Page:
Is a cute lo-fi portable video recorder which uses the once popular Nintendo GameBoy Camera cartridge.
This was initially a 2-week rush project for the RGC 2015 (French retrogaming meeting).
It involved designing a custom PCB and a 3D-printable half case, writing the firmware, and assembling by hand.
It was finished 3 days late because of various issues, mainly with the SD card, which I'll talk about further down.
Since I knew that the custom parts would take about 9 days to be manufactured and delivered, I gave myself 2 days for the design work and 2 more for assembly and testing. I wrote most of the firmware "blindfolded" while waiting for the parts.
All the design files are available on Github: https://github.com/furrtek/GBCamcorder
Beware, the PCB layout contains errors and wasn't revised yet ! See schematic.
Here are the features (for now):
- Unsteady framerate ~14fps 128*112px video (wanted to have steady 16fps)
- 8192Hz audio (to match the samplerate of many GameBoy games that used samples)
- Recording on FAT32 µSD(HC)
- 240*320px LCD for the viewfinder and UI
- Auto-exposure with out-of-range alerts
- USB rechargeable LiPo battery (lasts for about 2 hours)
What I'd like to add:
- Playback of recorded files (with sound)
- Various picture options
- File browse, name, delete...
- USB mass storage
- Webcam mode ?
The 1998 GameBoy Camera was an official accessory for the GameBoy which could shoot and save up to 40, 128*112px pictures in 4 shades of grey.
Numerous projects use the GameBoy Camera's CMOS sensor, but according to Google none use the complete cartridge.
The main idea here is to preserve and show the cartridge as much as possible and interface to it directly, taking the GameBoy's place.
Decisions had to be taken quick since I didn't knew how much time would take PCB routing.
Knowing Atmel's 8-bit AVR MCUs since years, it was obvious that they wouldn't be powerful enough to handle all the tasks.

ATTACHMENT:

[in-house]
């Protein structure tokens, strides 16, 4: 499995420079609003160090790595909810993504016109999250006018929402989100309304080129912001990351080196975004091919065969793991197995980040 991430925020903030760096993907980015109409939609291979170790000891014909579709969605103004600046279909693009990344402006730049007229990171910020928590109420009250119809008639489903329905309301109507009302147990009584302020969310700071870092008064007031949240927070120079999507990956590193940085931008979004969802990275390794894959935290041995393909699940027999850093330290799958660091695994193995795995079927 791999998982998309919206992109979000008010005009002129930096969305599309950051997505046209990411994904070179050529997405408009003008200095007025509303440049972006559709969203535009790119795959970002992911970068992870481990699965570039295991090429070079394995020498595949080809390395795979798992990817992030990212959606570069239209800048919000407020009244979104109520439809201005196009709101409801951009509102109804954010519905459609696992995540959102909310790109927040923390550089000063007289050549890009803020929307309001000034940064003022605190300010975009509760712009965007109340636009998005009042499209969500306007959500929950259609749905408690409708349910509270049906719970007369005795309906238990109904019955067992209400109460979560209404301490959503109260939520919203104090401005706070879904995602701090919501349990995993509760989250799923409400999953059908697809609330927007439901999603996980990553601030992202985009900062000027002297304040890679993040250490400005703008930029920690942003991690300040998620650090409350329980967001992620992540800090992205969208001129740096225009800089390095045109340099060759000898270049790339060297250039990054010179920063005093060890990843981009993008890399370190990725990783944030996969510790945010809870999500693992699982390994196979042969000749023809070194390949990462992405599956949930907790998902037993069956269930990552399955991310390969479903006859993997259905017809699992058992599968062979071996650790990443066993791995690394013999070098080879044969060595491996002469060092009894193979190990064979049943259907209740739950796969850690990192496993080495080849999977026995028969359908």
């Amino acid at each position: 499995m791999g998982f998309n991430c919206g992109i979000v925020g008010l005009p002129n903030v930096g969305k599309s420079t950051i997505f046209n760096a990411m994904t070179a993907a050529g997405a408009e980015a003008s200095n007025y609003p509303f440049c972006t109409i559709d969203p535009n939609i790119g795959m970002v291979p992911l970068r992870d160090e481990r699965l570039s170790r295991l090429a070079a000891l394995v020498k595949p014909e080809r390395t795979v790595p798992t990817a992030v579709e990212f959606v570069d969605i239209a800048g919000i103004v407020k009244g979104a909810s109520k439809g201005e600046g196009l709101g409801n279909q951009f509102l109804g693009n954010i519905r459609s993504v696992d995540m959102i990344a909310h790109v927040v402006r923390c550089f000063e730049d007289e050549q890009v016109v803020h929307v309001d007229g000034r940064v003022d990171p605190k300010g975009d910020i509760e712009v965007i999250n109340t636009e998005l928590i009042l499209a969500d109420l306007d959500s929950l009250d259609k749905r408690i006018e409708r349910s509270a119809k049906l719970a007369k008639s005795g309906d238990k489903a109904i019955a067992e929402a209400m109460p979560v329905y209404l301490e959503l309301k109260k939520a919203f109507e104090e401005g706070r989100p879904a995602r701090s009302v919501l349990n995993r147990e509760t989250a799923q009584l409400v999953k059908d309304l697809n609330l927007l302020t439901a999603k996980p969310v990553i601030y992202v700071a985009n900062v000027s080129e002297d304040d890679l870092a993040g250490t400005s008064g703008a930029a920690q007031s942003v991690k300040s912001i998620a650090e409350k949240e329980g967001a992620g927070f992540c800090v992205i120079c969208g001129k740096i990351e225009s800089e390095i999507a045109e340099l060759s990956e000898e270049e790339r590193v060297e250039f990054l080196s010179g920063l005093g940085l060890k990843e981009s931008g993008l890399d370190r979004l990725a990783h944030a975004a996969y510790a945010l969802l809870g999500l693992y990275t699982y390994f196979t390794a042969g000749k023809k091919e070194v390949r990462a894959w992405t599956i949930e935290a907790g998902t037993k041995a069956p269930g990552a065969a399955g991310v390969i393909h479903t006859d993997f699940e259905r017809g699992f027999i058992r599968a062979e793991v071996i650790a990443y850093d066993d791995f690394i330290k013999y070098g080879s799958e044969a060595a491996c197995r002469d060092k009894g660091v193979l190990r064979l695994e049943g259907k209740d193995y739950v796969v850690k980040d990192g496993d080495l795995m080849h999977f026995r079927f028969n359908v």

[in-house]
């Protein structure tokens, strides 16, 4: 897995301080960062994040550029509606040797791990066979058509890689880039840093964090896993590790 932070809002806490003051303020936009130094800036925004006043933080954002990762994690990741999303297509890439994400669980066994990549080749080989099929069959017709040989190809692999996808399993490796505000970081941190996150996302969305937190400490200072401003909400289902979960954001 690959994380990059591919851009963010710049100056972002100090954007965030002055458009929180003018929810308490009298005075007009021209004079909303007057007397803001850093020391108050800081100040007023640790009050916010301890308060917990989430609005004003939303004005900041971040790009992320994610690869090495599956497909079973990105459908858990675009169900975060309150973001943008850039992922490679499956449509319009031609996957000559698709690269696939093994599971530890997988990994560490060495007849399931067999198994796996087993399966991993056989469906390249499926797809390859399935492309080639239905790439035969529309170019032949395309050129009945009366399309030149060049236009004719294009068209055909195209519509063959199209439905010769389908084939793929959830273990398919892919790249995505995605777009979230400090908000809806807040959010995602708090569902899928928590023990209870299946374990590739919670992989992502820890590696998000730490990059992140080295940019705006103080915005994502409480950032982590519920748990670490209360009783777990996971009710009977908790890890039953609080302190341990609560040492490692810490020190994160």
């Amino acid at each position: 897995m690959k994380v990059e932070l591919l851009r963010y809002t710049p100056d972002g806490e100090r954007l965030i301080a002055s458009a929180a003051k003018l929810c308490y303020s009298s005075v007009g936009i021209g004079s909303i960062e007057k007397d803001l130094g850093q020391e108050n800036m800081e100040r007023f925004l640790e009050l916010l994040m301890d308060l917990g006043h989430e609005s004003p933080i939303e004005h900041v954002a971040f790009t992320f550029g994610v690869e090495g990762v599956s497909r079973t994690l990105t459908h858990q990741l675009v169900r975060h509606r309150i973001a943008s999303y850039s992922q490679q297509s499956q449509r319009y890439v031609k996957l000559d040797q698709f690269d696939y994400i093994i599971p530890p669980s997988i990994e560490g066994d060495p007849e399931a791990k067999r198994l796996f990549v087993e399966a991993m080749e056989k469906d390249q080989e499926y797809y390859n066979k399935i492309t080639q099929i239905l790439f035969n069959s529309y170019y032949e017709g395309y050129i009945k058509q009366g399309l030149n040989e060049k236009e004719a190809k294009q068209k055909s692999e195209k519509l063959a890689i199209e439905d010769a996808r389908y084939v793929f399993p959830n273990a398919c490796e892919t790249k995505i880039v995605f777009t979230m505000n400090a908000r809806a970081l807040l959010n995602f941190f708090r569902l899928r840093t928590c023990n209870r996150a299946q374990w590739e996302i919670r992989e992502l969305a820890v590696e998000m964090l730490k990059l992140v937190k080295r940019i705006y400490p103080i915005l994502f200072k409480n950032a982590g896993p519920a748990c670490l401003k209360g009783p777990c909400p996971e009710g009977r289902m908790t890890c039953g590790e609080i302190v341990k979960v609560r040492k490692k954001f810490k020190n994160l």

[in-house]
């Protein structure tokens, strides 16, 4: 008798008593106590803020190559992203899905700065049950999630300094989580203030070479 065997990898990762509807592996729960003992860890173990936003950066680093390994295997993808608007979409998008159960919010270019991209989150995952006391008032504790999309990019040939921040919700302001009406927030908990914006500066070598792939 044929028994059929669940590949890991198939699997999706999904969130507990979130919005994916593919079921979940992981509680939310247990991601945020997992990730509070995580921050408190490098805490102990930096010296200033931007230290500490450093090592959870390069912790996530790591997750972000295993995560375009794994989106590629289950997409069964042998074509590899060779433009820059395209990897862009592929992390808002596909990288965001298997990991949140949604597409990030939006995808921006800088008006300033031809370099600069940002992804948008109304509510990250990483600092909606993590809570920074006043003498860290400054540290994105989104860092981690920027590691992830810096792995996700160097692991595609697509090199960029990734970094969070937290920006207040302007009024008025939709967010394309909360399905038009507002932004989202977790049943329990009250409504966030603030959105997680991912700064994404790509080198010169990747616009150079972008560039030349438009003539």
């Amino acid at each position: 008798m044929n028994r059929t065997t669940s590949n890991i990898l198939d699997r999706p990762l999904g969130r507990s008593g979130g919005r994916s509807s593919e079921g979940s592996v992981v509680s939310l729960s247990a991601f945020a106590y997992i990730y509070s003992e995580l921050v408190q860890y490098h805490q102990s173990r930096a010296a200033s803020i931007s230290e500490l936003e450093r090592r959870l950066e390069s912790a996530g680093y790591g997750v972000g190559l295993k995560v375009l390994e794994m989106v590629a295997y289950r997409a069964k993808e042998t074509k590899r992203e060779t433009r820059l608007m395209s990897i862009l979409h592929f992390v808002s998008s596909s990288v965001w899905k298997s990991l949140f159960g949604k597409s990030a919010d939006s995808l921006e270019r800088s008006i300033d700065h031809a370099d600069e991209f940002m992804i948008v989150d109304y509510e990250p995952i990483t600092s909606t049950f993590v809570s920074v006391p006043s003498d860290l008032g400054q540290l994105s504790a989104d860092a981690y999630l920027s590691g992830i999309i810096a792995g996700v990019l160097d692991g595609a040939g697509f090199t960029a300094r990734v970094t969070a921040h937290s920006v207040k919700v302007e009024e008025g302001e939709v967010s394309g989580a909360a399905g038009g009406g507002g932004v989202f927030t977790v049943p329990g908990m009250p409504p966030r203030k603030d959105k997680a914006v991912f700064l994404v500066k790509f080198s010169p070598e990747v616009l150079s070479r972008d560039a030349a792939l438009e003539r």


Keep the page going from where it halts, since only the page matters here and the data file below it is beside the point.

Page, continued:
I chose NXP's LPC1343 ARM Cortex-M3 MCU for it's speed (72MHz max), price ($3), availability (Farnell), solderability (QFP), RAM size (8kB), and ease of development (free tools, and above all: USB firmware upload).
The GameBoy cartridge connector was purchased off eBay as a DS GBA slot replacement part, I just had to file the edges down to make original GB carts fit.
All the other components came from Farnell.
The 3D-printed polyamide case was ordered from i-Materialise (they're in Belgium). I got it in purple because my GameBoy Camera was green, so together it looked like EVA-01. I like EVA-01 :)
The PCB is slided in and maintained in place by the upper edge, and with 2 M3 screws on the bottom.
The battery is sandwitched between the PCB and the LCD board, which makes the overall quick thick but still pocket sized.
The schematic is simply based on the LPC1343's reference design (mainly for the USB part).
The 5V step-up converter for the power supply is a MCP1640, it has a bypass function to let VUSB run through.
The 3.3V regulator is a 1117-3.3, fed by the 5V rail.
The GameBoy cartridge address bus is spread from 8 GPIO lines by two HC574 octal latches.
The LiPo battery charger is a MCP73831.
The layout was done overnight, the footprint checking was done with scrap parts.
The electronics design was done in Labcenter's Proteus suite (will maybe move to Eagle).
The case was done in Solidworks. The firmware was written in LPCXpresso.
The board was ordered from the purple and gold people. It only had 3 errors. I was almost proud !
I admit I didn't chose the most open-source tools there are.
Still because of the time contraint, I decided to stay with the tools I was already familiar with.
For now, the firmware's architecture is pretty straightforward: A bunch of initializations, and a main viewfinder loop which can be interrupted by a timer when recording.
The most difficult part was to squeeze all the required steps for recording to get the highest possible framerate.
The viewfinder loop in idle can be quite smooth, it goes up to 25fps under bright light.
But as soon as recording is started, the SD card writes practically cuts the rate in half. This is due to a design flaw which I fell into because of the lack of experience: There wasn't enough RAM to buffer more SD card writes.
The main steps are as follows:
- The picture parameters are sent to the GameBoy Camera.
- A capture request is fired.